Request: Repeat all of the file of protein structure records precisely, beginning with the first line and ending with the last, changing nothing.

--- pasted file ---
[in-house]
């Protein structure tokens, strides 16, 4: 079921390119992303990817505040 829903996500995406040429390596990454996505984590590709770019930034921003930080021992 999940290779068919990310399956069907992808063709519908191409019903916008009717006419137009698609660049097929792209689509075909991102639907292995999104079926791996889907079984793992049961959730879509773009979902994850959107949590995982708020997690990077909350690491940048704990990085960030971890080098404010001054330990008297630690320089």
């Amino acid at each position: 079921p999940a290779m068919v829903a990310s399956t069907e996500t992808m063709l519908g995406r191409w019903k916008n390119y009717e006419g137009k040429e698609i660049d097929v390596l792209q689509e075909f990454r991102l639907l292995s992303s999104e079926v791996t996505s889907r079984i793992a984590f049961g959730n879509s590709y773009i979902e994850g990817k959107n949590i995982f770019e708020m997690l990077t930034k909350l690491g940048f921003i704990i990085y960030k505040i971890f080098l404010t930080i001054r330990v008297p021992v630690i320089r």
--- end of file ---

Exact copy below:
[in-house]
């Protein structure tokens, strides 16, 4: 079921390119992303990817505040 829903996500995406040429390596990454996505984590590709770019930034921003930080021992 999940290779068919990310399956069907992808063709519908191409019903916008009717006419137009698609660049097929792209689509075909991102639907292995999104079926791996889907079984793992049961959730879509773009979902994850959107949590995982708020997690990077909350690491940048704990990085960030971890080098404010001054330990008297630690320089």
């Amino acid at each position: 079921p999940a290779m068919v829903a990310s399956t069907e996500t992808m063709l519908g995406r191409w019903k916008n390119y009717e006419g137009k040429e698609i660049d097929v390596l792209q689509e075909f990454r991102l639907l292995s992303s999104e079926v791996t996505s889907r079984i793992a984590f049961g959730n879509s590709y773009i979902e994850g990817k959107n949590i995982f770019e708020m997690l990077t930034k909350l690491g940048f921003i704990i990085y960030k505040i971890f080098l404010t930080i001054r330990v008297p021992v630690i320089r």